12 takeaways from Tech-Duke

1. A week after Georgia Tech played about as well as it could play, the Yellow Jackets didn’t play the worst they could play in their 31-25 loss to duke. But they didn’t continue the upward trend they’d followed since the first game of the season.

For the first time this fall, Tech didn’t claim a game that could have legitimately gone either way, which is what happens sometimes. If you had to cook up a scenario for Tech to lose to Duke, you could do a lot worse than Saturday’s: Give Duke an extra week to prepare and all of the incentive of trying to break a 10-game losing streak. Give Tech an emotional win last Saturday over a rival that it hadn’t beaten since 2008. Put the Jackets in a home stadium that, while it got loud on occasion, didn’t have the same energy that it did the week prior.

To his credit, linebacker Quayshawn Nealy wasn’t buying.

“Not really, when one of our goals is to be undefeated at home,” said Nealy, who had a game-high 10 tackles. “It’s not that hard to get up for a game like this. They just came to play harder than us. That’s the bottom line.”

The result was hardly inevitable, but some of the intangibles that pointed Tech’s way last week went against the Jackets Saturday. As was recognized before the season, and throughout the 5-0 start, this isn’t a team that can win on talent alone. The mettle and opportunism that defined the Jackets in the first five games did not do so Saturday.

“Anytime you play, when you have turnovers like we did and penalties like we did, nine times out of 10, you won’t win the game,” A-back Tony Zenon said. “Give credit to Duke. They had a good defensive plan and stopped us and they won the game.”

Thanks to sports-reference.com, Zenon can be proven somewhat accurate. Including the 2013 season and this season up through last week, 33 teams turned the ball over three times and committed eight penalties, as did Tech Saturday. They were 8-25, including the same Duke team two weeks ago in its loss to Miami. Not quite nine times out of 10, but close.

Tech played a poor game in a game it well could have won, perhaps even easily, and it was costly. That happens sometimes.

“This game didn’t go a whole lot different than the other games we’ve played, except we had three turnovers and they had none,” coach Paul Johnson said. “And we weren’t scoring touchdowns whenever we got the ball.”

I’m not sure there’s a lot more meaning to ascribe. I don’t think it’s a devastating loss. For Tech, it’s a disappointing loss; the Jackets have lost in this fashion enough times in recent years. I suppose it’s harder to stomach after a 5-0 start gave the sense that perhaps this team wouldn’t succumb to such a game, particularly against a team it had beaten each of the past 10 years.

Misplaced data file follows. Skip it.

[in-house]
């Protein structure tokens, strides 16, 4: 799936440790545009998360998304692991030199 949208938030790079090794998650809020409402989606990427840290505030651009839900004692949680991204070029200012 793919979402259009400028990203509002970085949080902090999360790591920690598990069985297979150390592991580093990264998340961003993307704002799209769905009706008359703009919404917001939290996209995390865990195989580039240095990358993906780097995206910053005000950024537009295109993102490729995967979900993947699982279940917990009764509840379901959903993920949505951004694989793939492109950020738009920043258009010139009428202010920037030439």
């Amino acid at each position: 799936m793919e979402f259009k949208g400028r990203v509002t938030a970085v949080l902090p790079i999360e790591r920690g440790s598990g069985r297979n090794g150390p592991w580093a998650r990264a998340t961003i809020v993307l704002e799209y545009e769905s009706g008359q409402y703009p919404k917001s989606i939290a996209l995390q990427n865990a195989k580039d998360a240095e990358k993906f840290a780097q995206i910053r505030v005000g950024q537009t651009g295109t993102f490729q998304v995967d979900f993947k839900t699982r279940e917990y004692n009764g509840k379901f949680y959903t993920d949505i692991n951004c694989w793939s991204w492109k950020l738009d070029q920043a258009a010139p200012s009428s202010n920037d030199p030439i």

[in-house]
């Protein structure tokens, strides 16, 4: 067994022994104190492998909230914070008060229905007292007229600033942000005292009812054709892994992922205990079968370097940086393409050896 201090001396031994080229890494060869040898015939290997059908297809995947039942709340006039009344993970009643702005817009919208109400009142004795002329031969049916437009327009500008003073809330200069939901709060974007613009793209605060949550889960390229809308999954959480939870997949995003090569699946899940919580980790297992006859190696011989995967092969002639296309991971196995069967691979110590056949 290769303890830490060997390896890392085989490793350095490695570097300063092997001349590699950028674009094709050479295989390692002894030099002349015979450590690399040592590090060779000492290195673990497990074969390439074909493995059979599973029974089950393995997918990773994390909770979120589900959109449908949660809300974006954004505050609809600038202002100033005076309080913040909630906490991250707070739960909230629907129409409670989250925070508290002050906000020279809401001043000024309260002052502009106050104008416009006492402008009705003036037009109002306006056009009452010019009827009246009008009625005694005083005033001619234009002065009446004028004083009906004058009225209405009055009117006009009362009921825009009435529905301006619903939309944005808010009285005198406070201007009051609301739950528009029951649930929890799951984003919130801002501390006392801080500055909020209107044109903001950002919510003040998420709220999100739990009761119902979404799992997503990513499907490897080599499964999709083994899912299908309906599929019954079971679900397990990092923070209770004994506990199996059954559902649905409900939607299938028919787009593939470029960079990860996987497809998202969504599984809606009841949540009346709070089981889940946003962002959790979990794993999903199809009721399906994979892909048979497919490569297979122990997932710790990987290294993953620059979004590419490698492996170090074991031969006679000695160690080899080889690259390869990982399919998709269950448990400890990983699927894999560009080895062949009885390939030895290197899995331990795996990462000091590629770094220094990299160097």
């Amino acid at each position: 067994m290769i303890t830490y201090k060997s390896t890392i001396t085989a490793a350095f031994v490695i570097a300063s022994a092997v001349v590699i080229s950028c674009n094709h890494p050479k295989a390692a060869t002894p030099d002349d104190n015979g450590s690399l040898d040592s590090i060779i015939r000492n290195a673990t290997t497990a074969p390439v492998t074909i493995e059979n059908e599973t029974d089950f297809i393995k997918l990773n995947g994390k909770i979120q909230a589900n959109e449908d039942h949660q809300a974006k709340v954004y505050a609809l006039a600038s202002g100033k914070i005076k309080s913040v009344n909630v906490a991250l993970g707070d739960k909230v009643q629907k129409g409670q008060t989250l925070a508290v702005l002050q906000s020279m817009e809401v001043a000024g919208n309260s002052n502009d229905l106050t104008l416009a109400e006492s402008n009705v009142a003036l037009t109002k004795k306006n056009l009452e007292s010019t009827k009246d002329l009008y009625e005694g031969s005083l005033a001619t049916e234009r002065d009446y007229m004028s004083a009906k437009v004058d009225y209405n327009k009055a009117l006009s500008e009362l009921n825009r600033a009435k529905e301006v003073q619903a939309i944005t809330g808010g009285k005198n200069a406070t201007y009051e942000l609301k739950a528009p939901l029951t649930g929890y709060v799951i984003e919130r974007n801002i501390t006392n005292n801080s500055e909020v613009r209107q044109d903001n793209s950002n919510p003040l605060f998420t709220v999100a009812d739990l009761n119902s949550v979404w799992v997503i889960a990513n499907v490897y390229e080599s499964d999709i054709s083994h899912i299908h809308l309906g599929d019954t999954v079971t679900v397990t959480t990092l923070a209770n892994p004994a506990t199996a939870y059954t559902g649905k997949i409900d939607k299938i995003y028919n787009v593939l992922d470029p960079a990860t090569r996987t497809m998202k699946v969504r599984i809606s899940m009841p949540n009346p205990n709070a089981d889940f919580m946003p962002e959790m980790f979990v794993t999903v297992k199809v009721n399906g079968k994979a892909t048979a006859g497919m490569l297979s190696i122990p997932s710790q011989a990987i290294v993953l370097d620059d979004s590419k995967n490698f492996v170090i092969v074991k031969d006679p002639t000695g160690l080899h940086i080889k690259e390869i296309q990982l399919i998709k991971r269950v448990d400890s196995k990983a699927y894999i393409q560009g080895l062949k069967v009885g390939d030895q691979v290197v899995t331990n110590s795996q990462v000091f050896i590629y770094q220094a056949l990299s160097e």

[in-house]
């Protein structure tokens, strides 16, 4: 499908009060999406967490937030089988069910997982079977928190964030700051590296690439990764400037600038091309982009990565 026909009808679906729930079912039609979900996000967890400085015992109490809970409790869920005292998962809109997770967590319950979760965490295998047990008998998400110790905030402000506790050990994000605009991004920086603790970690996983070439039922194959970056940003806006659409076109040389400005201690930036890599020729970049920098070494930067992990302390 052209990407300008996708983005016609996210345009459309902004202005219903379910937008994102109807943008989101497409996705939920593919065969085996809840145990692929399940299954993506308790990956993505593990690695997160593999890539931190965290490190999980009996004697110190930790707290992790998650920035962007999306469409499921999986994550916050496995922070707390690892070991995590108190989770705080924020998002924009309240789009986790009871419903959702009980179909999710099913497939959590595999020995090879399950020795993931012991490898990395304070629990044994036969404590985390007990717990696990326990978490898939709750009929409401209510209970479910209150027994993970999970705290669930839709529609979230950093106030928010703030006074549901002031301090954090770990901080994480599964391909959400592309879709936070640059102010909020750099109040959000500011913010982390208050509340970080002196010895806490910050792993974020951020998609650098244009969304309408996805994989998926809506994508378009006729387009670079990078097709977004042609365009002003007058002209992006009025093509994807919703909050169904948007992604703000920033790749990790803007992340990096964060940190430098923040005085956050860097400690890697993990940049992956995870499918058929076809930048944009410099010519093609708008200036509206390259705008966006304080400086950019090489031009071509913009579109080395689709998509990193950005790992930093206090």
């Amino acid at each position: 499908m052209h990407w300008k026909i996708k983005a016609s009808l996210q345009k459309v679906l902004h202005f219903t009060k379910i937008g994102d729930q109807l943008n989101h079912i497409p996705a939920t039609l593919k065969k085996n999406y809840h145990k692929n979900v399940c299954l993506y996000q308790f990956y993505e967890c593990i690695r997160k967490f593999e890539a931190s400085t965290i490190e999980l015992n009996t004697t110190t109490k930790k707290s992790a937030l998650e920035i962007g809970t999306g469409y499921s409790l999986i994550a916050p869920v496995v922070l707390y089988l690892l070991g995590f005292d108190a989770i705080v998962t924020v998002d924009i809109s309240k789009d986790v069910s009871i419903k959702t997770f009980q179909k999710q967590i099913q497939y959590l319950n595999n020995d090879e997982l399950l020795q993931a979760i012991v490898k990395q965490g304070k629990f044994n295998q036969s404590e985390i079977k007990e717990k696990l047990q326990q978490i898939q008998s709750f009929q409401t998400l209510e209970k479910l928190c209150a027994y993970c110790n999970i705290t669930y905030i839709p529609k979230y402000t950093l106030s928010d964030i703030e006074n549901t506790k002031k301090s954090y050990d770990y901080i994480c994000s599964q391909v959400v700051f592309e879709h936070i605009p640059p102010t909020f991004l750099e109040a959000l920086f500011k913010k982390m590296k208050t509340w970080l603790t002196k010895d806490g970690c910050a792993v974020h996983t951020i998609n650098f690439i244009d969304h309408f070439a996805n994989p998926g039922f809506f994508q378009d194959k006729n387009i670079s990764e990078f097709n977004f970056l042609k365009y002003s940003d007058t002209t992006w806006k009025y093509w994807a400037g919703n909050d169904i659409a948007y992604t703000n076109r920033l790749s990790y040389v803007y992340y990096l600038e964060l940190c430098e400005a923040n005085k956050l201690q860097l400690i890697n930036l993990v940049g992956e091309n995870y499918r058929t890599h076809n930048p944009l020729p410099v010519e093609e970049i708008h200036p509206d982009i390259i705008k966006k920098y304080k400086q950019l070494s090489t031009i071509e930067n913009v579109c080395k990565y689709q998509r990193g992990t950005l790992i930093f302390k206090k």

Said Johnson himself, “I was disappointed in the way we played. We’re not good enough to lose the turnover battle 3-0 to anybody and win the game.”

2. I’m not sure it’s as simple as this, but the defense again had trouble defending an option running game, as was the case against Wofford to some degree and Georgia Southern to a large degree. Duke running back Josh Snead slipped repeatedly through gaps in the Tech line, finishing with 102 yards on 14 carries. Duke finished with 250 rushing yards, more than what Virginia Tech and Miami gained against Tech combined.

“Guys were peeking in the wrong gaps, and they were finding open gaps,” Nealy said.

Said Johnson, “They were running the zone read and we were closing and taking the back with the (defensive) end and the linebacker was supposed to scrape. Sometimes, he didn’t scrape.”

“If everyone does their position, we play gap-sound defense, we should make the play,” defensive tackle Adam Gotsis said. “I give credit to Duke. They out-physicaled us and they ran the ball well today.”

If you’re wondering, North Carolina, Tech’s opponent next week, can run read-option with quarterback Marquise Williams.

The Georgia Tech defense didn't do quite enough of this Saturday. (HYOSUB SHIN/AJC)

The Georgia Tech defense didn’t do quite enough of this Saturday. (HYOSUB SHIN/AJC)

3. Duke defended Tech well, preventing big plays. The longest run was wide receiver DeAndre Smelter’s 21-yard run on a reverse. The longest pass was thrown by Tim Byerly, a 30-yarder. Quarterback Justin Thomas’ longest pass was 26 yards. There were opportunities for big plays off play action that were missed. That includes the downfield pass to Smelter in the third quarter, a second-and-7 pass from the 35 to Smelter inside the Duke 5-yard line. (I think it was incomplete after looking at this clip. It looked like he had control, but the ball touched the ground. Link here.) Still, a play that could have been made otherwise. Tech failed to convert the ensuing third down and Harrison Butker missed from 52 yards after that.